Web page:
Chase Manhattan Bank Moneys of the World cover Chase Manhattan Bank Moneys of the World Money Tree

I could swear I had a copy of the publication Scott described, but I couldn't find one. But I did find the above little Chase Manhattan pamphlet with a smaller illustration of a Money Tree. Can anyone send us an image of the one with a Money Tree on the cover? Thanks. -Editor

To read the earlier E-Sylum article, see:

Muera Huerta Paper Money
Martin Bertelsen writes:

"Regarding the new Muera Huerta book - there is no information in the mention about paper money. I sold some a while ago. "

Mexico Chihuahua Muera Huerta 5 Peso 2520684 1-22-19 Stiched

Mexico Chihuahua Muera Huerta 10 Peso 1863677 1-22-19 Stiched

Thanks for the images! -Editor

To read the earlier E-Sylum article, see:

Query: Ellis 83
Eric Hodge writes:

"I have a query your readers may be able to help with. On the NNP, Library, Archives, Eric P Newman Correspondence (Zander, Randolph), 1956-1973, on list 29 for February 1957, lot 110 (about page 88 of 175) there is listed a countermarked dollar reference Ellis 83. Does anyone know what Ellis 83 refers to please?"

I reached out to numismatic literature dealers Kolbe & Fanning. -Editor

David Fanning writes:

"The only Ellis who comes to mind is H Leslie Ellis, who wrote British Copper Tokens of the Straits Settlements and Malayan Archipelago, but I don't see how that would be a fit here."

Sotheby 1902 Ellis sale cover George Kolbe writes:

"H. Leslie Ellis? His "Valuable Collection of Coins and Tokens of the British Possessions and Colonies" was sold by Sotheby's in 1902."

I think that's a good candidate, as countermarks were used on coins in the British Possessions and Colonies. -Editor

However, David writes:

"Lot 83 in the Ellis sale does not appear to be illuminative of the query at hand..."

George asks:

"Are there any possibles listed in Manville?"

Thoughts, readers? -Editor

To read the documents on the Newman Numismatic Portal, see:
Catalogue of the valuable collection of coins and tokens of the British possessions and colonies, in gold, silver, copper &c., including many patterns and proofs, the property of Lieut. Colonel H. Leslie Ellis, ... who is relinquishing this series ... [06/18/1902] (
Randolph Zander Correspondence, 1956-1973 (

2026-Dated 1794 Type Dollar Proposed
Malcolm Johnson writes:

1794 dollar "I enjoyed Mr. Pearson's ideas for special coinage and currency in 2026. Although I agree it is unlikely much will be done with our currency (of course stamps are easy to use as commemorative subjects) but I would like to add to Mr. Pearson's coinage ideas with one of my own. How about a special set of America's first coins in silver and clad for collectors. It would be wonderful to own a 1794 type dollar with a 2026 date, etc. "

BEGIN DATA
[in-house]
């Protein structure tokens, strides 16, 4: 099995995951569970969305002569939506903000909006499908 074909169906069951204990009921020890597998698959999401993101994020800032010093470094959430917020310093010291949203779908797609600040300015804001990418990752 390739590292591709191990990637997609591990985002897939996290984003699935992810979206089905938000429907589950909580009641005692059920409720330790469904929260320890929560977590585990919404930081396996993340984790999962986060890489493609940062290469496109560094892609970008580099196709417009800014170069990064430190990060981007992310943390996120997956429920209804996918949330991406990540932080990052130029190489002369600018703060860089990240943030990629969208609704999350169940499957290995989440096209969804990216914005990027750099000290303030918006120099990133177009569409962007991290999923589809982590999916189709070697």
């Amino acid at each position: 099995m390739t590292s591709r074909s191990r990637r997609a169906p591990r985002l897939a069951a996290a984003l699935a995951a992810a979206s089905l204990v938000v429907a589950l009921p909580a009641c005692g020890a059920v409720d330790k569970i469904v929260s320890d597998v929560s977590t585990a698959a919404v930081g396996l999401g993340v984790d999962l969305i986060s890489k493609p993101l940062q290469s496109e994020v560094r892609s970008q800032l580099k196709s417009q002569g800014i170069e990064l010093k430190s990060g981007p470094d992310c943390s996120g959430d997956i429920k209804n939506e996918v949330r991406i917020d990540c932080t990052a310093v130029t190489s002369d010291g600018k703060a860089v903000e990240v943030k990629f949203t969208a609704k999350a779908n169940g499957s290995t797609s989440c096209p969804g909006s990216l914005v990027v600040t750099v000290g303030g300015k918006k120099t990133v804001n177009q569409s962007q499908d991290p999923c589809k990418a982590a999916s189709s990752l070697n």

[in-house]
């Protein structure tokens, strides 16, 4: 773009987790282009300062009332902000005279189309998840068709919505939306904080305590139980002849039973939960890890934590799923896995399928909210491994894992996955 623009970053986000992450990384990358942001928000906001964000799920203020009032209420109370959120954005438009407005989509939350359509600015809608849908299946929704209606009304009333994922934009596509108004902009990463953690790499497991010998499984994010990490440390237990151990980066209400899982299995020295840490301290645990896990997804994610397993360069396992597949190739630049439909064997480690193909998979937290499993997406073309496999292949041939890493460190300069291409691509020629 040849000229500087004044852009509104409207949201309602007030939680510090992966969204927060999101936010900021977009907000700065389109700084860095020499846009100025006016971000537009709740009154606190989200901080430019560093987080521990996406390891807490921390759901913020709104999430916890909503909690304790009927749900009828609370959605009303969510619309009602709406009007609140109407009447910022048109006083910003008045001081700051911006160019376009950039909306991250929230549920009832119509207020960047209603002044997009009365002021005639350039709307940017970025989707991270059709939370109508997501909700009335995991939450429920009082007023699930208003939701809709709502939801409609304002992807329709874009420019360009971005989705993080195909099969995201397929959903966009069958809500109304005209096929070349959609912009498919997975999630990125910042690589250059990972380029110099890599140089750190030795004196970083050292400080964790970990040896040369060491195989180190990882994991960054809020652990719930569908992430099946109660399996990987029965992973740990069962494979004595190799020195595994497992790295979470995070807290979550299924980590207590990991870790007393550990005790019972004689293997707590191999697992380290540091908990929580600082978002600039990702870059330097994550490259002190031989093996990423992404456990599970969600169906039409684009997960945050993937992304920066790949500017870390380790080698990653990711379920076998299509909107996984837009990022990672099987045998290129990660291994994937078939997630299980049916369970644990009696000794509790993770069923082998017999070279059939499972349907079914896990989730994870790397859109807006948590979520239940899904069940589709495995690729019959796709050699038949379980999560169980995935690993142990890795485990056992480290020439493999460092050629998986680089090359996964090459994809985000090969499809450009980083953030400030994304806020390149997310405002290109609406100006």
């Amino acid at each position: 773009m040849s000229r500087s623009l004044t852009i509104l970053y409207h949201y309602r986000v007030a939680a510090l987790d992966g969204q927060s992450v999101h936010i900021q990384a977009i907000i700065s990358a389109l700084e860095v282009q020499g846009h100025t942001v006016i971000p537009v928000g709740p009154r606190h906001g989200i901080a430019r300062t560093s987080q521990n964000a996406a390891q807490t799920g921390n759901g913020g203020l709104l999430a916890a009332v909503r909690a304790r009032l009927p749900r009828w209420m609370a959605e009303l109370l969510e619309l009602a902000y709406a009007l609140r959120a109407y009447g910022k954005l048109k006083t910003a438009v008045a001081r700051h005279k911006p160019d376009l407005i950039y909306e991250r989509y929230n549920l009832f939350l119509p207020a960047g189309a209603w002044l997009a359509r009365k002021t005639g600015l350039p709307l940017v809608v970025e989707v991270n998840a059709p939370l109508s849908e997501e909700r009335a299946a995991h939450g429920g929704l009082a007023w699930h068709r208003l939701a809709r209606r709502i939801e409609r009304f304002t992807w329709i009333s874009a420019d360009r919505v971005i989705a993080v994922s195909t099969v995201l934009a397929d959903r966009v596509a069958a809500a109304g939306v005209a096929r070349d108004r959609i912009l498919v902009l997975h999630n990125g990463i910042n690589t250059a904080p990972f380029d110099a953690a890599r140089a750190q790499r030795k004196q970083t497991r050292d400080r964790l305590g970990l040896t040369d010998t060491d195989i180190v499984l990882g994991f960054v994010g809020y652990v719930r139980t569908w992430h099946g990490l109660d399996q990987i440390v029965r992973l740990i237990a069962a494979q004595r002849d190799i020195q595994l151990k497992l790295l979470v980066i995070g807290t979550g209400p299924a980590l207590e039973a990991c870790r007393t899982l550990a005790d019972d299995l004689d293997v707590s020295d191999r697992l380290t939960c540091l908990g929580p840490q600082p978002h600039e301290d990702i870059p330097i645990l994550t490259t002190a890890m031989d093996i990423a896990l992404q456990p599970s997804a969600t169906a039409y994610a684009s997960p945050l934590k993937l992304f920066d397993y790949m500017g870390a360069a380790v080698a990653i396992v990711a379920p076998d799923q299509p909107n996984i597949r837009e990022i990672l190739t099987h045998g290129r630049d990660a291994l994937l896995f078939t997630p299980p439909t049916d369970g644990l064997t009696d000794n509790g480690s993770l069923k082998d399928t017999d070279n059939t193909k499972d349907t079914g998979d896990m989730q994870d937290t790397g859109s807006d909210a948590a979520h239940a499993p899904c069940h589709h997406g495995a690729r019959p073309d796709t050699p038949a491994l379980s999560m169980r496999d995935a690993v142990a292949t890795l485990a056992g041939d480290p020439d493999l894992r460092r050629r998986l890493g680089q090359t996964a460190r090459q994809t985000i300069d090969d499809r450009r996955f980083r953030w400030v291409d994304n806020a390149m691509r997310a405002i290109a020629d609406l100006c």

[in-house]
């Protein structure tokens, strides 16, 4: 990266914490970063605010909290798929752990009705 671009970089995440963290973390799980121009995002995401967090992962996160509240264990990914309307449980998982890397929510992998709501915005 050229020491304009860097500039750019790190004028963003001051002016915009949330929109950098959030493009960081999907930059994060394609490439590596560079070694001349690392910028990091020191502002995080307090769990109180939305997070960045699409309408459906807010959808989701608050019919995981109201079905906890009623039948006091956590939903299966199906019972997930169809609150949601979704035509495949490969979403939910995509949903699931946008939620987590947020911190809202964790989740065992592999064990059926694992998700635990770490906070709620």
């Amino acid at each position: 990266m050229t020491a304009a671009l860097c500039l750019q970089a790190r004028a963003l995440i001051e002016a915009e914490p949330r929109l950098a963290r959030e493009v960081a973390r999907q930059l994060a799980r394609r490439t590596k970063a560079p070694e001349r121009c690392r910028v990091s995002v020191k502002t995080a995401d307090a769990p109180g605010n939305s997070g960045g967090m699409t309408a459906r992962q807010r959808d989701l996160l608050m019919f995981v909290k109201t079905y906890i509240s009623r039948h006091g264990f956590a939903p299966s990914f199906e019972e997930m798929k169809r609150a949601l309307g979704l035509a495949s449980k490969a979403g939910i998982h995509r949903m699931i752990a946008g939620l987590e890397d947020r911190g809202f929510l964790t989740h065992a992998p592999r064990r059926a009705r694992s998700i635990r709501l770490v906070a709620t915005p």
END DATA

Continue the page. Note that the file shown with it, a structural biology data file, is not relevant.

Interesting idea, and follows in the footsteps of the 2021-dated Morgan and Peace dollar coins. Better in line with the semiquincentennial theme might be the 1776-dated "Continental Dollar". THAT could get interesting... -Editor

To read the earlier E-Sylum article, see:

More Stomach Coin Finds
David Powell writes:

"The late Robert Thompson, expert on the British 17th century token series, told me that the most bizarre and distant known find in his series was that of a farthing of Richard Langley of Ramsgate {Williamson 452}, dated 1657, found in the stomach of a five-foot shark caught off Galveston, Texas, in 1931. It was reported in the Morning Post of 9 September 1931, p.13, col.1, followed by a letter on 12 September from A. J. Wood of Canterbury, but unfortunately the online British Newspaper Archive currently only contains the Morning Post up to 1909.

"On the same subject, the Numismatic Chronicle reported this newspaper extract from the Irish Times in 1922:"

Bovine Numismatists

This is not our first bovine numismatist. See the earlier article from February 2004. -Editor

To read the earlier E-Sylum articles, see:

The Negotiable Cow

David adds:

"Readers may also be interested in the novelist A.P.Herbert's story about the man who tried to pay his annual tax bill by writing a cheque on the side of a cow and presenting it for payment.

The Negotiable Cow, as the story is also known, is the most famous of a whole series of humorous stories, mainly written in the 1920s and 1930s, which generally mock the legal system. I saw it when it was televised in 1967 but I am not sure that it has been back on since."

This never came up in our conversations, but my old friend "Money Artist" J.S.G. Boggs would have enjoyed this. -Editor

The Negotiable Cow
From the 1967 TV Show

For more information, see:
Board of Inland Revenue v Haddock (
The Negotiable Cow (1967) (

Album E-Sylum ad Sale 41

Wayne Homren, Editor

NBS ( Web